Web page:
Why We Celebrate When Records Are Broken

Hey y’all,

About six years ago, a runner by the name of Zach Bitter set the American record for fastest 100 miles, at 11:40:55. Well, this week he just clinched the World Record at the Six Days Under the Dome event in Wisconsin, completing the 100 miler in 11:19:13. He actually pulled a negative split in his second 50 miles, which I can’t even begin to contemplate. He ran at about 6:48 pace, which I can do for maybe ONE mile, on a good day. I’m astounded at this amazing feat and in awe at the amount of running and constant training that goes into an achievement like this. It’s a stunning and singular individual achievement. But the question I’ve been asking myself is: Why do we care so much?

 

 

Don’t get me wrong, I don’t ask that question in a pejorative sense. I ask it because it’s impossible for me to not tear up when I see the clips of Zach Bitter running past the 100 mile mark. It tugs at the heart strings to see someone’s years of training and effort pay off in such a bewildering way. I feel the same way when I watch amazing football plays, or when I watch clips of Simone Biles treating gravity like a switch she can turn off at will. I feel an emotional connection towards these people, despite not being acquainted with them or having met them in any sense of the word. What is it about these events of human achievement that stir a sense of connection in us?

 

(I’m starting to suspect those arms are actually wings).

 

As one of the main centers of athletic achievements, I think the Olympics, specifically the ceremony around them, gives a hint at why great feats of sport mean so much. Each country dresses up their performers in the colors of the country. People wave flags and cheer, and sing their anthems. Each athlete is a representative of their respective country. But more importantly, when we send someone to the Olympics, we are essentially saying, “These are the best sportspeople in our nation. This is what we have to contribute to the physical achievements of the human species.” But if we cared only about our own country’s gymnasts, swimmers, and hockey players, we’d never send them to an international competition like the Olympics. We watch eagerly, and take pride in, not only the feats of our local team, or our state’s best runners, or even our nation’s highest-performing gymnasts, but also in all those that demonstrate the highest athletic accomplishments of our whole species. Taking pride in their medals and records is us acknowledging and celebrating our common humanity and is a reaffirmation of the human project to strive for ever higher accomplishments.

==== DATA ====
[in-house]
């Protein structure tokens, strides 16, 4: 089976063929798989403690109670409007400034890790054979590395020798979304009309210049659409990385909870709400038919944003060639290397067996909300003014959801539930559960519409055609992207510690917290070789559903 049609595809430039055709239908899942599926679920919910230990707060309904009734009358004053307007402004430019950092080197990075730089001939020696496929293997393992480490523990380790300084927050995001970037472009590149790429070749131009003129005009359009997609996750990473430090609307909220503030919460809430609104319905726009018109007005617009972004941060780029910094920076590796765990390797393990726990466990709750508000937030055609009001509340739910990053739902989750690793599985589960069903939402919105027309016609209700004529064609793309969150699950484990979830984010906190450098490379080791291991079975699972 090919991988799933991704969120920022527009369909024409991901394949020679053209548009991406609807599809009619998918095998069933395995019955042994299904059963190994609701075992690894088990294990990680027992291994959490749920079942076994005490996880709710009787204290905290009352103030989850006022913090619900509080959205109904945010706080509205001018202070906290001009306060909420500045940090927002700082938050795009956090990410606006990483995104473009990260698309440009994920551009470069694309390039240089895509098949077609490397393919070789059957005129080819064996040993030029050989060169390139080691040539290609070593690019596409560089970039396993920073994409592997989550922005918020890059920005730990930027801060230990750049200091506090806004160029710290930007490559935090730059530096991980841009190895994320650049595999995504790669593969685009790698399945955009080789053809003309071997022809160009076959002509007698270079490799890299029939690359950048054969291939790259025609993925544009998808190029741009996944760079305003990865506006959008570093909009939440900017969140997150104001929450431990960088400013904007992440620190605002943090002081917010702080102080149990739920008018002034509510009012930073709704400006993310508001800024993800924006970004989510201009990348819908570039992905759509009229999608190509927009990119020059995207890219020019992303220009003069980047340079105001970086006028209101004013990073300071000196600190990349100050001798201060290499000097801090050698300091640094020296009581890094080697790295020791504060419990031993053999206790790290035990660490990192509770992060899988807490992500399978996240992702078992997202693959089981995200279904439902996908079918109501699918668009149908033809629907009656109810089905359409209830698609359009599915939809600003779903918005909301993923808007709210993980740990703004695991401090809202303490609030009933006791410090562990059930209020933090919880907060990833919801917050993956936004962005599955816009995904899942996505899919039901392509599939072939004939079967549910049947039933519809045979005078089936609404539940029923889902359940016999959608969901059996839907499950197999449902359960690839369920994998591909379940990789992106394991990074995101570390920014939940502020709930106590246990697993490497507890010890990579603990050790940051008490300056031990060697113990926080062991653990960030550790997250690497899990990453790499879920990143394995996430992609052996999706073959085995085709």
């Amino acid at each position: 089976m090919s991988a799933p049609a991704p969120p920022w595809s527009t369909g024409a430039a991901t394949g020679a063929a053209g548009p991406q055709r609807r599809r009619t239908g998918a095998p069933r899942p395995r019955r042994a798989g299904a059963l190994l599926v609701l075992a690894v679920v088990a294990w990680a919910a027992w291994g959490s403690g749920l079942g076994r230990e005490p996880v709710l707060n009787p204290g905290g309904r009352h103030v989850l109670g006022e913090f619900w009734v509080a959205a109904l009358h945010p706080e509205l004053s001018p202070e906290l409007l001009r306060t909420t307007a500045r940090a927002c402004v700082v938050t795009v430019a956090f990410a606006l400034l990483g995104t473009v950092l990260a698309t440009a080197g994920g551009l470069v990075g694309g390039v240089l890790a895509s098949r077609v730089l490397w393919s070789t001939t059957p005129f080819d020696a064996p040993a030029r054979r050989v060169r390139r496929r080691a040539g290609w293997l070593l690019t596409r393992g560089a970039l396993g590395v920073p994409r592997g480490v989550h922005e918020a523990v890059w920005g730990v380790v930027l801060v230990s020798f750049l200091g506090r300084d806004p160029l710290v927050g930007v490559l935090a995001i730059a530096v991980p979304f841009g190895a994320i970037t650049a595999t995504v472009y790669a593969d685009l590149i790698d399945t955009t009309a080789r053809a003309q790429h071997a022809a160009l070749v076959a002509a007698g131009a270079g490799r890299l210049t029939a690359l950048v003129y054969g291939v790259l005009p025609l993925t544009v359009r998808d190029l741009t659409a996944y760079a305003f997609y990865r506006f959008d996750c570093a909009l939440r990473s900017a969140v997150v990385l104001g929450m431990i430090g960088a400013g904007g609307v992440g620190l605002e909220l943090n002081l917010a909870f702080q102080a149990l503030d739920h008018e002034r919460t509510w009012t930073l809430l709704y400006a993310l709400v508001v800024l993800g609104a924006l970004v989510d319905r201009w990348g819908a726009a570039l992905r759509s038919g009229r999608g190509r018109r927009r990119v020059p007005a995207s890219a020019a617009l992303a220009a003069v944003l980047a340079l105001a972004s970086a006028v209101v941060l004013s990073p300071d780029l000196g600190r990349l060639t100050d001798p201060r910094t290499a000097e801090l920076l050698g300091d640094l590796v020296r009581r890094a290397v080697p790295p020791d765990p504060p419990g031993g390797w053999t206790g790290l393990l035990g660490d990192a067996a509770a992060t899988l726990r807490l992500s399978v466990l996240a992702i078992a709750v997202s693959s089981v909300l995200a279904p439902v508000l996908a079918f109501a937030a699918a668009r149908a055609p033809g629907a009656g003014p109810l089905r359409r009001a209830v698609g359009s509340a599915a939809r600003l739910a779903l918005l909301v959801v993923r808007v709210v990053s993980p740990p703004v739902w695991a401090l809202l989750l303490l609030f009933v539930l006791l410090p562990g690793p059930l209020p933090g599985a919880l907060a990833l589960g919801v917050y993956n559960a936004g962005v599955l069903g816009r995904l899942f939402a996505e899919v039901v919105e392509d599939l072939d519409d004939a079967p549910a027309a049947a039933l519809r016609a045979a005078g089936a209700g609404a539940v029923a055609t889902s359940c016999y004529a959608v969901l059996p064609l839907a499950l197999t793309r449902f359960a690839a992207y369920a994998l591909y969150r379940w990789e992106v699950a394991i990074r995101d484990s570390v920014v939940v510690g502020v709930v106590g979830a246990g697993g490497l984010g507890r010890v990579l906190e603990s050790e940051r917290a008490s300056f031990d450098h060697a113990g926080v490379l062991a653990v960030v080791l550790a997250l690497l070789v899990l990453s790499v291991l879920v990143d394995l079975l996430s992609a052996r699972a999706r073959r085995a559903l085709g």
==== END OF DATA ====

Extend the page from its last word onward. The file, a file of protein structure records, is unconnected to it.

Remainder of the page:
(However, as an act of recognition of our common humanity, can we also all agree that this is the worst Olympic logo ever created?)

 

So why do I care that Simone Biles can practically fly? Why do I care that the 1972 Miami Dolphins are still the only NFL team to have a perfect regular AND (Sorry Pam!) perfect post season? Because as a fellow human being, I can share the joy of their feats and take pride in their deeds. I hope that this recognition of our common humanity will one day extend beyond the realm of sports, and I’ll do what I can to make that happen, but even still, I’ll sob like a baby when I watch clips of Zach Bitter crossing that 100 mile mark.

Thanks for reading,

Philip

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